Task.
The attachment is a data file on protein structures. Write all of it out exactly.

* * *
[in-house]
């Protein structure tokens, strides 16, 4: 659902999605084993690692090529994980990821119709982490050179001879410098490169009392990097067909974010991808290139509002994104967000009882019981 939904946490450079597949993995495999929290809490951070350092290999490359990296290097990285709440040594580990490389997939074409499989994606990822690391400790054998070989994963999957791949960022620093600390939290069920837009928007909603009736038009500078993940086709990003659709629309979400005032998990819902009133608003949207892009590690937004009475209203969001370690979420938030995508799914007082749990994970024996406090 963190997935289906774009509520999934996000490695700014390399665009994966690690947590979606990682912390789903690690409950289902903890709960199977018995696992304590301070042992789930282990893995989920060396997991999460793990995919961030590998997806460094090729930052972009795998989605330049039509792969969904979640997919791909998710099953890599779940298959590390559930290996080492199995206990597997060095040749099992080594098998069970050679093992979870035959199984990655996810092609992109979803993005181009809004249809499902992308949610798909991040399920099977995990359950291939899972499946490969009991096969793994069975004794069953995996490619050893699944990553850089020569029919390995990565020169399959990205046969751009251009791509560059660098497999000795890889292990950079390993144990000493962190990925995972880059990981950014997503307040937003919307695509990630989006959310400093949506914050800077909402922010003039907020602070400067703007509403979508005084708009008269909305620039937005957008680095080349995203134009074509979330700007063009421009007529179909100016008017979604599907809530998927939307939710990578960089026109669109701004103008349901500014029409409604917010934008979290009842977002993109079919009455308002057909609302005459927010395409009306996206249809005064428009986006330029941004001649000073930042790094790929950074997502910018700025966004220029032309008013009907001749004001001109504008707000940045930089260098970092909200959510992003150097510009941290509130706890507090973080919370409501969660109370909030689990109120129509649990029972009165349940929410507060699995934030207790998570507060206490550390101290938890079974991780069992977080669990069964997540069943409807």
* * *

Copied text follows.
[in-house]
């Protein structure tokens, strides 16, 4: 659902999605084993690692090529994980990821119709982490050179001879410098490169009392990097067909974010991808290139509002994104967000009882019981 939904946490450079597949993995495999929290809490951070350092290999490359990296290097990285709440040594580990490389997939074409499989994606990822690391400790054998070989994963999957791949960022620093600390939290069920837009928007909603009736038009500078993940086709990003659709629309979400005032998990819902009133608003949207892009590690937004009475209203969001370690979420938030995508799914007082749990994970024996406090 963190997935289906774009509520999934996000490695700014390399665009994966690690947590979606990682912390789903690690409950289902903890709960199977018995696992304590301070042992789930282990893995989920060396997991999460793990995919961030590998997806460094090729930052972009795998989605330049039509792969969904979640997919791909998710099953890599779940298959590390559930290996080492199995206990597997060095040749099992080594098998069970050679093992979870035959199984990655996810092609992109979803993005181009809004249809499902992308949610798909991040399920099977995990359950291939899972499946490969009991096969793994069975004794069953995996490619050893699944990553850089020569029919390995990565020169399959990205046969751009251009791509560059660098497999000795890889292990950079390993144990000493962190990925995972880059990981950014997503307040937003919307695509990630989006959310400093949506914050800077909402922010003039907020602070400067703007509403979508005084708009008269909305620039937005957008680095080349995203134009074509979330700007063009421009007529179909100016008017979604599907809530998927939307939710990578960089026109669109701004103008349901500014029409409604917010934008979290009842977002993109079919009455308002057909609302005459927010395409009306996206249809005064428009986006330029941004001649000073930042790094790929950074997502910018700025966004220029032309008013009907001749004001001109504008707000940045930089260098970092909200959510992003150097510009941290509130706890507090973080919370409501969660109370909030689990109120129509649990029972009165349940929410507060699995934030207790998570507060206490550390101290938890079974991780069992977080669990069964997540069943409807």